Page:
Continuously operating diode laser are available from a few milliwatt up to several hundreds of watt. They can also be operated in a pulsed mode, however the pulse power is slightly above the continuous power. Pulsed diode laser can only emit pulses but with extremely high peak power in the kilowatt range in a very short time of a couple of nanoseconds. Such diode laser are useful when a flash lamp like emission is required like for range finder, optical time domain reflectometer (OTDR) or light detection and ranging (LIDAR).
This experiment is equipped with a pulse diode laser emitting at 905 nm with a maximum peak power of 70W and a pulse width of 100 nanoseconds. Both, the peak power as well the pulse width can be adjusted within a certain range. The students will study the parameter by displaying the timely behaviour on a digital oscilloscope. The optical as well as electrical discharge pulse is monitored. The diode laser is operated by the discharge of a preloaded capacitor. The influence of the the charging voltage and discharge time on the emitted power is recorded and discussed.
The optical property of the diode laser like spatial beam distribution is measured and with subsequent collimation formed to an almost parallel beam. Further on the polarisation of the diode laser emission is measured using a polarisation analyser.
With an optical power meter the energy per pulse is measured in micro Joule. The energy sensor as well as display unit are optional and needs to be ordered extra.
The pulse laser diode requires an electrical pulse to emit a laser pulse. It cannot operate in cw mode like other laser diodes. Their advantage is that they can deliver a peak power which is magnitudes higher than the cw power. The electrical pulse is generated by discharging a capacitor (closing of the switch). The capacitor is charged (open switch) to the desired voltage Vc. The attached controller manages the charging cycles and sets the desired voltage Vc. The output peak power depends on the stored energy by the capacitor and the repetition rate on the ON/OFF rate of the switch.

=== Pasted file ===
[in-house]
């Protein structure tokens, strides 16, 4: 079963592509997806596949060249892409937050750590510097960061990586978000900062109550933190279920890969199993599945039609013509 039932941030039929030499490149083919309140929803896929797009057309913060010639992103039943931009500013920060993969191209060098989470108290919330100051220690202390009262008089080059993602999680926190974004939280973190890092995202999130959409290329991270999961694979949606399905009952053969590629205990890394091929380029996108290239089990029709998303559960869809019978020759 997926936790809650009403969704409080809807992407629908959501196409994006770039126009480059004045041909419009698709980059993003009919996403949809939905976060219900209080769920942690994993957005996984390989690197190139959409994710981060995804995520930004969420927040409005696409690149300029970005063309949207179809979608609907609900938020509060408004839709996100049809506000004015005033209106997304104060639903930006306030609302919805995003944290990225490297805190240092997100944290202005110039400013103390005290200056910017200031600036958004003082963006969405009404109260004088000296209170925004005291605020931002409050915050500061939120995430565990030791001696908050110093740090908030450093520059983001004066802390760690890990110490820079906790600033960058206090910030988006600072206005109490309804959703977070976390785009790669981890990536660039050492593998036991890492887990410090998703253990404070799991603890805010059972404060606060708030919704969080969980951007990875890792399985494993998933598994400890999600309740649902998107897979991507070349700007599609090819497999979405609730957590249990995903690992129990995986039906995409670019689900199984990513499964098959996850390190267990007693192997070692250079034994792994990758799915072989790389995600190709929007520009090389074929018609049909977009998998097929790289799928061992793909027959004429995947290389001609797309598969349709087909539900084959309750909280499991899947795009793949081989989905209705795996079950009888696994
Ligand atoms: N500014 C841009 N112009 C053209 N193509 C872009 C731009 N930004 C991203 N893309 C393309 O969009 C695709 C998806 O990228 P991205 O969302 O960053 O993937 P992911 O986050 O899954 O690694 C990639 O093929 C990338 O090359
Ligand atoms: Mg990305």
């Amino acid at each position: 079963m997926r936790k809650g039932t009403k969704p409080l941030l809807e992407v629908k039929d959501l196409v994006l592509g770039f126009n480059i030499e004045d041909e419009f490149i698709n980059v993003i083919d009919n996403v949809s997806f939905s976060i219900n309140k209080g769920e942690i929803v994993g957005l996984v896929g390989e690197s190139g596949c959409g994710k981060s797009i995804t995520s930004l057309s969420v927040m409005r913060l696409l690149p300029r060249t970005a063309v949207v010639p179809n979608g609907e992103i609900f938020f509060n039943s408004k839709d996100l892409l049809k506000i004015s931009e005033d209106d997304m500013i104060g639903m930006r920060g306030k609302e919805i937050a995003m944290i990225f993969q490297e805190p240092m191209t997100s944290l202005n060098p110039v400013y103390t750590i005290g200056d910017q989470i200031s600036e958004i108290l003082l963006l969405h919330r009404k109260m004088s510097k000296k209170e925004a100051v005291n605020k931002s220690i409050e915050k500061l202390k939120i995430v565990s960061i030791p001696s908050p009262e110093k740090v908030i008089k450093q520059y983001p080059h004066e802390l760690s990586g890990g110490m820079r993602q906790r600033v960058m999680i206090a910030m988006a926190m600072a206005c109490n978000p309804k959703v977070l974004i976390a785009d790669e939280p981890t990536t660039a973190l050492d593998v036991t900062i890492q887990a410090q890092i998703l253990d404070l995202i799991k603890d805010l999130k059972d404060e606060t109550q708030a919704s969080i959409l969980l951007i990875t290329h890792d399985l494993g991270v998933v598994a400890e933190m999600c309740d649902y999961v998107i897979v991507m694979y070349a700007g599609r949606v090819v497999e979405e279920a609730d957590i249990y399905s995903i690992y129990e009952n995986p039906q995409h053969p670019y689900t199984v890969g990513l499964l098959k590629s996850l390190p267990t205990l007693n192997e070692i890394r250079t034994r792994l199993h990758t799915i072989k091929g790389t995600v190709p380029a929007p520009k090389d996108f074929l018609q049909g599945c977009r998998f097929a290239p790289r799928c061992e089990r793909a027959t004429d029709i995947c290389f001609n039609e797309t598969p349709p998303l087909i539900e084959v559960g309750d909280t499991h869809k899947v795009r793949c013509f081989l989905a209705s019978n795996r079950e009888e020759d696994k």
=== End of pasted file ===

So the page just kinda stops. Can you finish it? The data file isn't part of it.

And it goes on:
The pulse laser diode is built into a round housing which is mounted into a twofold rotary stage for horizontal and coaxial rotation. This allows the measurement of the spatial intensity distribution of the emitted laser light. The incident light from the laser diode is detected and measured with a fixed photodetector. The polarisation property of the laser light is measured by placing a polarisation analyser in front of the fast photodetector. The detector is connected to a circuit which converts the photocurrent into a voltage which can be displayed on an oscilloscope to observe the dynamic parameter like repetition rate, pulse width and peak power. An optional energy meter is available which measures the energy of a single pulse. Using the pulse width, the optical peak power can be calculated.